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Life Science Tennessee sets priorities, rallies industry,
leverages support of Gov. Bill Haslam for commercialization
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Life Science Tennessee has fewer than 80 corporate members today, but will soon be knocking on doors of nearly 700 non-member firms within the state, as well as strategizing to recruit out-of-state life-sciences companies.

LifeScienceTN, founded in 1999 as the Tennessee Biotechnology Association, has in the past year positioned itself to represent biotechnology, pharmaceuticals, medical devices, diagnostics, agricultural biosciences, research and educational institutions, clinical research organizations and other actors in the sector.

Joe Cook Jr.

The 12-year-old group on Nov. 4 issued a sharply defined, but deliberately preliminary set of objectives, which LST officials variously describe as a "call to action," roadmap or agenda, around which there will be "ongoing dialogue" and opportunities for all parties to have "multiple kicks at the can," said LST Chairman Joe Cook Jr.

During LST's annual meeting Nov. 3-4, numerous speakers underscored that biotech, devices and other life-science segments are getting extraordinary attention from investors, entrepreneurs and institutions, and Tennessee must not fail to take advantage of this global inflection point.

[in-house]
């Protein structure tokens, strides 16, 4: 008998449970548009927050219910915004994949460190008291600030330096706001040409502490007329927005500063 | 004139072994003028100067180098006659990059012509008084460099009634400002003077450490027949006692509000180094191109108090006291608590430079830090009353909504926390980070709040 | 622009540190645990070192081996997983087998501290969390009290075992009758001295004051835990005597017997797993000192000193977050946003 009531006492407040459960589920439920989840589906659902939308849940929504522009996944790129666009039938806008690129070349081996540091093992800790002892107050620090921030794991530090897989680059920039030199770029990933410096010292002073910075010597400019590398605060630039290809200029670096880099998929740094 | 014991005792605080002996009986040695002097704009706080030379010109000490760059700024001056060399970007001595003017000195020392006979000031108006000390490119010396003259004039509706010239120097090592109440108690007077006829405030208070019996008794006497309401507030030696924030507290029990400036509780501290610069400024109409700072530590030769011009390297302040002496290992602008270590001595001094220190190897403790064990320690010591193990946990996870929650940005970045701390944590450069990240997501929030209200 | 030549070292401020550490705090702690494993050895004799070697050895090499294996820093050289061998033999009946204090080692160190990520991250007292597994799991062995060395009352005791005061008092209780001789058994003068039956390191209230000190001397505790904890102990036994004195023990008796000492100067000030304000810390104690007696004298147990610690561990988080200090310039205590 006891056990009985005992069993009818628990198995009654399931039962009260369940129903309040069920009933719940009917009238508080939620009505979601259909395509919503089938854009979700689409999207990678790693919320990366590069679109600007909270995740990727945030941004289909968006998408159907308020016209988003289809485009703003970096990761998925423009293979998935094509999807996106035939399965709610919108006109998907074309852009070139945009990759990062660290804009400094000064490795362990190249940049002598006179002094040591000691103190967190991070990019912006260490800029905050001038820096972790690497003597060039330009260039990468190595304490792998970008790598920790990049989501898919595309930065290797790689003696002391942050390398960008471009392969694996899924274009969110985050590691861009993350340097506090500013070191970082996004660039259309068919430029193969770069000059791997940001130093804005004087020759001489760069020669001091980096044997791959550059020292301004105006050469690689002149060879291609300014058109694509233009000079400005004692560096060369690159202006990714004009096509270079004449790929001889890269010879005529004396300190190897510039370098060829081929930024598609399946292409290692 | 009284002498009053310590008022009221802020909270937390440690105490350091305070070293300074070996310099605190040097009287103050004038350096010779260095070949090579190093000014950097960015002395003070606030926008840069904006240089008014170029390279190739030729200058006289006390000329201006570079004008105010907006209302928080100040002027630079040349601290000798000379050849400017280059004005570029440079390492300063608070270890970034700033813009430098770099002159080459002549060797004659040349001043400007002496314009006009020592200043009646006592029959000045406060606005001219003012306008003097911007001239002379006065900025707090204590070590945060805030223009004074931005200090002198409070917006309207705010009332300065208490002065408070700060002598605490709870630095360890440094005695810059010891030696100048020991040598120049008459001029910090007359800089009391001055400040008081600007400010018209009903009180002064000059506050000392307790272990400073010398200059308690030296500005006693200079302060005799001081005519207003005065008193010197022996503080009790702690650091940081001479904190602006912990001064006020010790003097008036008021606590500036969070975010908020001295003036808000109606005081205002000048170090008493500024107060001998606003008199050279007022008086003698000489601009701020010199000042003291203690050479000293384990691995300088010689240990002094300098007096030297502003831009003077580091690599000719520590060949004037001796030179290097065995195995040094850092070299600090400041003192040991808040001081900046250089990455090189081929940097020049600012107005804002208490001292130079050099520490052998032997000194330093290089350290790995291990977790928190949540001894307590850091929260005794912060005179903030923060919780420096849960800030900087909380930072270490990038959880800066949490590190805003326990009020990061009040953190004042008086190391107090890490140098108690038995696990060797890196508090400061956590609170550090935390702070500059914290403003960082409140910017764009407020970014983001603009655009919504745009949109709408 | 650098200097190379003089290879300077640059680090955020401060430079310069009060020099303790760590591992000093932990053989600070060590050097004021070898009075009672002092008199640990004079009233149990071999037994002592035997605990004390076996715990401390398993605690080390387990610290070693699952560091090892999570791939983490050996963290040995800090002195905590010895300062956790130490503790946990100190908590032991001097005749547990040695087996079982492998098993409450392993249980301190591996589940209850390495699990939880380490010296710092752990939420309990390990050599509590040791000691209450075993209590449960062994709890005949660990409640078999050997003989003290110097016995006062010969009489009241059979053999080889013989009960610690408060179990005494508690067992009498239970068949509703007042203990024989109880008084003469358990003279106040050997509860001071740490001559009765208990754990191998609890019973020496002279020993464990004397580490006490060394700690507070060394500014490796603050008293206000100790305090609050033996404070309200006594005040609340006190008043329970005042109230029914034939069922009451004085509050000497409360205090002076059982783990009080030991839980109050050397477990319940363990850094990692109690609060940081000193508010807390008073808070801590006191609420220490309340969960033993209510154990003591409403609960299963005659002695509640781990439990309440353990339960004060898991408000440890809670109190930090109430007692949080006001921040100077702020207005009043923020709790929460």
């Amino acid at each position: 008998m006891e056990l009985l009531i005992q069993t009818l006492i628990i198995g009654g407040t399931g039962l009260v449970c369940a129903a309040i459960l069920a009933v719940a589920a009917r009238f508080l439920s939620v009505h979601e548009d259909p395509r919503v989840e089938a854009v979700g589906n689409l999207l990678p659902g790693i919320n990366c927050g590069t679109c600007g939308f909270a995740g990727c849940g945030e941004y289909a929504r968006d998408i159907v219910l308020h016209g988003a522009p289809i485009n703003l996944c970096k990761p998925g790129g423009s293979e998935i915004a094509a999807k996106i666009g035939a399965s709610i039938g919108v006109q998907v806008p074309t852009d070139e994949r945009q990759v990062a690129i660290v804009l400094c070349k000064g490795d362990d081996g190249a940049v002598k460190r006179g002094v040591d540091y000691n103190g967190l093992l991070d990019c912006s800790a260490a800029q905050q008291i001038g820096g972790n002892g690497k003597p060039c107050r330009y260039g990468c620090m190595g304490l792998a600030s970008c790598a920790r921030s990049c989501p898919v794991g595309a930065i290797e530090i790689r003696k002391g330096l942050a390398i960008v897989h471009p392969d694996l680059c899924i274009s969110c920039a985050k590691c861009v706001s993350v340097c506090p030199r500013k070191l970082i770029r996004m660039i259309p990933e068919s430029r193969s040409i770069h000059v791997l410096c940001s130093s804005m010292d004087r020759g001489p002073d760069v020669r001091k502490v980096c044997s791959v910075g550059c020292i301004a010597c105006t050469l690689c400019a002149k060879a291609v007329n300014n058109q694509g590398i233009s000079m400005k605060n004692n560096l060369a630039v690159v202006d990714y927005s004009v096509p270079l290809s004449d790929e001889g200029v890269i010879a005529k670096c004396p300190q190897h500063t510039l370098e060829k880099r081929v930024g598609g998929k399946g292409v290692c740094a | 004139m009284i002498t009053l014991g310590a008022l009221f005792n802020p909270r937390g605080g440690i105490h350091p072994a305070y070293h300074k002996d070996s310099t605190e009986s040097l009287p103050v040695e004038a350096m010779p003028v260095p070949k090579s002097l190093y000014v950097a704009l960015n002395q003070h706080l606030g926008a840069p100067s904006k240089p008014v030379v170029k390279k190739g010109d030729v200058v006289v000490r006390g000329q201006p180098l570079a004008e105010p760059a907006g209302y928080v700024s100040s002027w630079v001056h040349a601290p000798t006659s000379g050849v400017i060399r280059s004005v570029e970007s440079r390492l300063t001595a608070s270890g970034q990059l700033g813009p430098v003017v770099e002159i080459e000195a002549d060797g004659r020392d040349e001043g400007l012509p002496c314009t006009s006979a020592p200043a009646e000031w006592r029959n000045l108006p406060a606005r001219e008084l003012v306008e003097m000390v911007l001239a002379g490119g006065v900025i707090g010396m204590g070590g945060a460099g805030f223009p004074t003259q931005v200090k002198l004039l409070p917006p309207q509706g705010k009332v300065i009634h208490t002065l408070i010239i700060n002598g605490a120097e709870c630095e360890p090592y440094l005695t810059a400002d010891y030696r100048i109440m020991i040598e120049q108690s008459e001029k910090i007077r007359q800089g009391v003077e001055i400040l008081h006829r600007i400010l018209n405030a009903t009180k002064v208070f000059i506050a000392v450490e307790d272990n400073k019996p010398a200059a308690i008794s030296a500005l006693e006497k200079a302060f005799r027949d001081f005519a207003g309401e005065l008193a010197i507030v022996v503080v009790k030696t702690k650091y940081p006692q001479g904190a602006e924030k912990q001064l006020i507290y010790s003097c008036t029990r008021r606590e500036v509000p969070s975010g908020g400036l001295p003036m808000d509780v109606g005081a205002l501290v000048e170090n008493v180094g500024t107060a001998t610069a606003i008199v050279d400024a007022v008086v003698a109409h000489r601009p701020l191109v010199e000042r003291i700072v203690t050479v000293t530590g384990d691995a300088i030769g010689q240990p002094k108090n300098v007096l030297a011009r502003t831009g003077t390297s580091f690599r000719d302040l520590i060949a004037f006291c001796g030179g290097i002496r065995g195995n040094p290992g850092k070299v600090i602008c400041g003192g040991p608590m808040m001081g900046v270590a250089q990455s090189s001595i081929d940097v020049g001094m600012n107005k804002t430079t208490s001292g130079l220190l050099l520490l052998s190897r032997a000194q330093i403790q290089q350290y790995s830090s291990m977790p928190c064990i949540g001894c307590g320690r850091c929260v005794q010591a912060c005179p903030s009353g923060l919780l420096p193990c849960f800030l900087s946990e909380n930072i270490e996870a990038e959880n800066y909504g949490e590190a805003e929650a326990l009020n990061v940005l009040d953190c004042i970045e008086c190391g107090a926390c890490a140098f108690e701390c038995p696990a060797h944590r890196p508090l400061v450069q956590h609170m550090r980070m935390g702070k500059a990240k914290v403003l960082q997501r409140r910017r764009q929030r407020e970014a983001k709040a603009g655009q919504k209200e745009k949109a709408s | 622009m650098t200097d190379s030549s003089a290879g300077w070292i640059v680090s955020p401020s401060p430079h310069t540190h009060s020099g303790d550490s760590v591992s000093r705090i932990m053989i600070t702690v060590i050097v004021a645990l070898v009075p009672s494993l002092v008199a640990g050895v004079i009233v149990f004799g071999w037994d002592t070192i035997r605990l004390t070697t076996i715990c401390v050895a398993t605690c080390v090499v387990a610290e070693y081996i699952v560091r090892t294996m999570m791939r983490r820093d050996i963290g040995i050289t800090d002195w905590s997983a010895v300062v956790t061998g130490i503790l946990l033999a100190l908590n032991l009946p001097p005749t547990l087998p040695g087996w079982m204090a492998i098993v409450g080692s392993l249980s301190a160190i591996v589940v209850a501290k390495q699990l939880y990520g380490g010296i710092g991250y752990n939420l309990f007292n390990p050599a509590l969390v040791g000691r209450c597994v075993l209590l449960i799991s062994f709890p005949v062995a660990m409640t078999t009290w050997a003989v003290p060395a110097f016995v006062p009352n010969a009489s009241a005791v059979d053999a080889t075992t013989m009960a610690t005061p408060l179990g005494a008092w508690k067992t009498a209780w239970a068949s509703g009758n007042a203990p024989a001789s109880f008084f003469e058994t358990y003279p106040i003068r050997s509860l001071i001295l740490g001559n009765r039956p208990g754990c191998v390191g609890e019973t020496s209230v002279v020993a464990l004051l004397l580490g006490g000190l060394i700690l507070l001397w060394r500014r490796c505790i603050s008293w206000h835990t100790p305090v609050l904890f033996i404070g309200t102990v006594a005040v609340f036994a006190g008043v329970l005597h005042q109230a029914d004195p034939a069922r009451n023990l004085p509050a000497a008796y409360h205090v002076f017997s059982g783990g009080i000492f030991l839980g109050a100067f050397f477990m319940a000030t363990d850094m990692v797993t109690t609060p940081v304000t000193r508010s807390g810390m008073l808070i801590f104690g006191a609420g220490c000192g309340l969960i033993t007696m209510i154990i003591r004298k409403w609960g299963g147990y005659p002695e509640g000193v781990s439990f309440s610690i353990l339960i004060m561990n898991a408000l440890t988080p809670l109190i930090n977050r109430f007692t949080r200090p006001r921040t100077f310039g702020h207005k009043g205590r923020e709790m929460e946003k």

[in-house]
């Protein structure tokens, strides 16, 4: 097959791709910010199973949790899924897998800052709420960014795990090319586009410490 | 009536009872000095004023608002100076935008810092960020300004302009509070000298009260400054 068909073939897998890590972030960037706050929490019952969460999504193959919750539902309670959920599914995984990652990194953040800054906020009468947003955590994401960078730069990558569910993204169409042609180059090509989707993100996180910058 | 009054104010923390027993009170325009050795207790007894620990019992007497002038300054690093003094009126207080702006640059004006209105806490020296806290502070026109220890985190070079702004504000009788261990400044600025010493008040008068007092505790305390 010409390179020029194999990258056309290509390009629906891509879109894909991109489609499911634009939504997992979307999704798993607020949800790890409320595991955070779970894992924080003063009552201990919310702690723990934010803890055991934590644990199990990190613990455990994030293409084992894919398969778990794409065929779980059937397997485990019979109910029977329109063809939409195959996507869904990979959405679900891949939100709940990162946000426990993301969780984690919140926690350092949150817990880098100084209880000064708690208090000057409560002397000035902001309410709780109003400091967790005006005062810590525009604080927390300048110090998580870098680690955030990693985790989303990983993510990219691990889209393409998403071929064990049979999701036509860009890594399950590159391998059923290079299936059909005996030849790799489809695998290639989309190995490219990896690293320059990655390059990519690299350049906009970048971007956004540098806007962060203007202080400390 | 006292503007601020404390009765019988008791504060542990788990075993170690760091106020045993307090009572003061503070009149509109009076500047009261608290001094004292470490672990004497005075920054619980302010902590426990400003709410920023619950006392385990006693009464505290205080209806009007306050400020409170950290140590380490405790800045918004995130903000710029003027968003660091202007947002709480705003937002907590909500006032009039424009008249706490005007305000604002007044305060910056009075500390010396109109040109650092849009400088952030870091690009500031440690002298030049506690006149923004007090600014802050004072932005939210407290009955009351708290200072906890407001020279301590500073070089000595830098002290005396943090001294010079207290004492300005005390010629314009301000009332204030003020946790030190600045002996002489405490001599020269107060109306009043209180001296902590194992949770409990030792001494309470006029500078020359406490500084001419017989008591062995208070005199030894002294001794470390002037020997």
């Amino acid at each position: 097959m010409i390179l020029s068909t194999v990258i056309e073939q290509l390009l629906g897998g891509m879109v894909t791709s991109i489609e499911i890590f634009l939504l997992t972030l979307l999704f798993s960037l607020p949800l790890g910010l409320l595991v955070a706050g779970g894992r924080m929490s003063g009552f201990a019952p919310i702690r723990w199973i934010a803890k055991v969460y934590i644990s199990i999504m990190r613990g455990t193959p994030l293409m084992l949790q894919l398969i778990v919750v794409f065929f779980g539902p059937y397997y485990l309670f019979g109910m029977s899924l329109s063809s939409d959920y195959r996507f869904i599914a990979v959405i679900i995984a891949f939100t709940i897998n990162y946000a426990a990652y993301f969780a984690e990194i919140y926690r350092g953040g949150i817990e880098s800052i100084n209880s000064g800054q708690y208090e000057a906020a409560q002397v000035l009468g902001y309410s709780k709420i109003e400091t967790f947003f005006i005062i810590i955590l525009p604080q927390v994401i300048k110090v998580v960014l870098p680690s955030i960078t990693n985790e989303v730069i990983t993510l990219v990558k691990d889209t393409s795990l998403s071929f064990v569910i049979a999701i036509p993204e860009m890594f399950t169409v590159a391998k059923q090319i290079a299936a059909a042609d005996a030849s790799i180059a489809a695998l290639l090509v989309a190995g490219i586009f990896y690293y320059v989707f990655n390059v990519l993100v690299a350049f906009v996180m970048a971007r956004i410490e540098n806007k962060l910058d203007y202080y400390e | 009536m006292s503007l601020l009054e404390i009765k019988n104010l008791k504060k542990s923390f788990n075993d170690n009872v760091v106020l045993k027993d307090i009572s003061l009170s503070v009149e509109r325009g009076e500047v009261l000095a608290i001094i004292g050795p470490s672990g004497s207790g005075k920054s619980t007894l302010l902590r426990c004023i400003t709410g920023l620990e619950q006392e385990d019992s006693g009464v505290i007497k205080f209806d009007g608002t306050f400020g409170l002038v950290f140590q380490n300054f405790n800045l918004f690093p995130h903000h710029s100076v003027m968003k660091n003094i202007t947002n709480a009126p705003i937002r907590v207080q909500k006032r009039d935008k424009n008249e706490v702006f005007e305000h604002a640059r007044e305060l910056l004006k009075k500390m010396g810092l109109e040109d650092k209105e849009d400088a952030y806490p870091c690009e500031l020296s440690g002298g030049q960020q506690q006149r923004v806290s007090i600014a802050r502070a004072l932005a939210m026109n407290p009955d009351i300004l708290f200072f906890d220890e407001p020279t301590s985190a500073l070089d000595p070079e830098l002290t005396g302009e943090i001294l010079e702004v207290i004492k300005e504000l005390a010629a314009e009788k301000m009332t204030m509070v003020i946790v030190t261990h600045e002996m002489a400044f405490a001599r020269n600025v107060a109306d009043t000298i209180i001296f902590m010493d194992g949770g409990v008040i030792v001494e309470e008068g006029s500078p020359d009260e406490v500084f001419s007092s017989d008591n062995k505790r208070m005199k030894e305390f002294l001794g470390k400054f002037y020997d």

Among opportunities and pain-points LST aims to address are: Expanding tech commercialization efforts within Tennessee research institutions; increasing access to early-stage capital; supporting growth and development of incentive programs and incubators helpful to the sector and related ventures; and, strengthening ties between researchers and entrepreneurs, as well as between academic institutions and industries. LST will also advocate for focusing some industry-recruitment efforts on the life-sciences sector, while also contributing to development of "emerging and mid-size business" within the state.

Gov. Haslam

In an LST report on these topics recently submitted to Gov. Bill Haslam, LST called on the governor personally to "lead an effort to review and significantly improve policies, procedures and practices" for tech transfer and commercialization within the state's research institutions. State ECD Commissioner Bill Hagerty said Friday, in part, that the LST report represents "an important perspective on commercialization." A spokesman for Hagerty said the importance of life-sciences has been established at least six months by ECD and pointed to related online material.

Cook and others made clear the stratagems were closely reviewed by representatives of the Haslam Administration prior to their publication, but that the action-agenda was issued by LST, independently. Cook told the LST conference the Haslam Administration has made clear "life science is a key strategic initiative for the state."

All parties readily acknowledge that the sector average annual $69,000 compensation per job is an attention-getter. There are about 26,000 such Tennessee jobs, now, and each generates an estimated additional 5.8 jobs for the economy, according to LST's recent backgrounder.